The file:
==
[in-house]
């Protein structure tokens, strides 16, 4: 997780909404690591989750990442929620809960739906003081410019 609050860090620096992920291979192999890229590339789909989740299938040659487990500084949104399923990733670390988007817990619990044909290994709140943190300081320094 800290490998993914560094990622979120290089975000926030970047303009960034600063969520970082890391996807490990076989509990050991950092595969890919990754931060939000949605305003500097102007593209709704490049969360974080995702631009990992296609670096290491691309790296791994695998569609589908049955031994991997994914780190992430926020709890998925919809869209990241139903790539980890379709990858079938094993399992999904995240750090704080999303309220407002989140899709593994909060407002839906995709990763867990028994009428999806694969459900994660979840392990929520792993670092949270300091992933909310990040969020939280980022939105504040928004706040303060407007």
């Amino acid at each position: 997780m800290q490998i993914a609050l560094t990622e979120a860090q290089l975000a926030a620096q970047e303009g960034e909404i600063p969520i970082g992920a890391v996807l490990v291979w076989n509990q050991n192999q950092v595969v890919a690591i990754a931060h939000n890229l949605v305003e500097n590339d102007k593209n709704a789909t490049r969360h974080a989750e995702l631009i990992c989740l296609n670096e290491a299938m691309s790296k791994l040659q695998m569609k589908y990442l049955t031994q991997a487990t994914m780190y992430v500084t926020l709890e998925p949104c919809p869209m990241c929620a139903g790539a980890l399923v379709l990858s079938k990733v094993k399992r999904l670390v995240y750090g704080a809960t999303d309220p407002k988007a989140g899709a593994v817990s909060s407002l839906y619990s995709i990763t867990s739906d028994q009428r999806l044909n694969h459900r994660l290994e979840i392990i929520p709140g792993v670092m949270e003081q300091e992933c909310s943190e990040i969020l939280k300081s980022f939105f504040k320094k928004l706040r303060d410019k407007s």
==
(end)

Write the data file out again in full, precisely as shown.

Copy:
[in-house]
């Protein structure tokens, strides 16, 4: 997780909404690591989750990442929620809960739906003081410019 609050860090620096992920291979192999890229590339789909989740299938040659487990500084949104399923990733670390988007817990619990044909290994709140943190300081320094 800290490998993914560094990622979120290089975000926030970047303009960034600063969520970082890391996807490990076989509990050991950092595969890919990754931060939000949605305003500097102007593209709704490049969360974080995702631009990992296609670096290491691309790296791994695998569609589908049955031994991997994914780190992430926020709890998925919809869209990241139903790539980890379709990858079938094993399992999904995240750090704080999303309220407002989140899709593994909060407002839906995709990763867990028994009428999806694969459900994660979840392990929520792993670092949270300091992933909310990040969020939280980022939105504040928004706040303060407007």
């Amino acid at each position: 997780m800290q490998i993914a609050l560094t990622e979120a860090q290089l975000a926030a620096q970047e303009g960034e909404i600063p969520i970082g992920a890391v996807l490990v291979w076989n509990q050991n192999q950092v595969v890919a690591i990754a931060h939000n890229l949605v305003e500097n590339d102007k593209n709704a789909t490049r969360h974080a989750e995702l631009i990992c989740l296609n670096e290491a299938m691309s790296k791994l040659q695998m569609k589908y990442l049955t031994q991997a487990t994914m780190y992430v500084t926020l709890e998925p949104c919809p869209m990241c929620a139903g790539a980890l399923v379709l990858s079938k990733v094993k399992r999904l670390v995240y750090g704080a809960t999303d309220p407002k988007a989140g899709a593994v817990s909060s407002l839906y619990s995709i990763t867990s739906d028994q009428r999806l044909n694969h459900r994660l290994e979840i392990i929520p709140g792993v670092m949270e003081q300091e992933c909310s943190e990040i969020l939280k300081s980022f939105f504040k320094k928004l706040r303060d410019k407007s």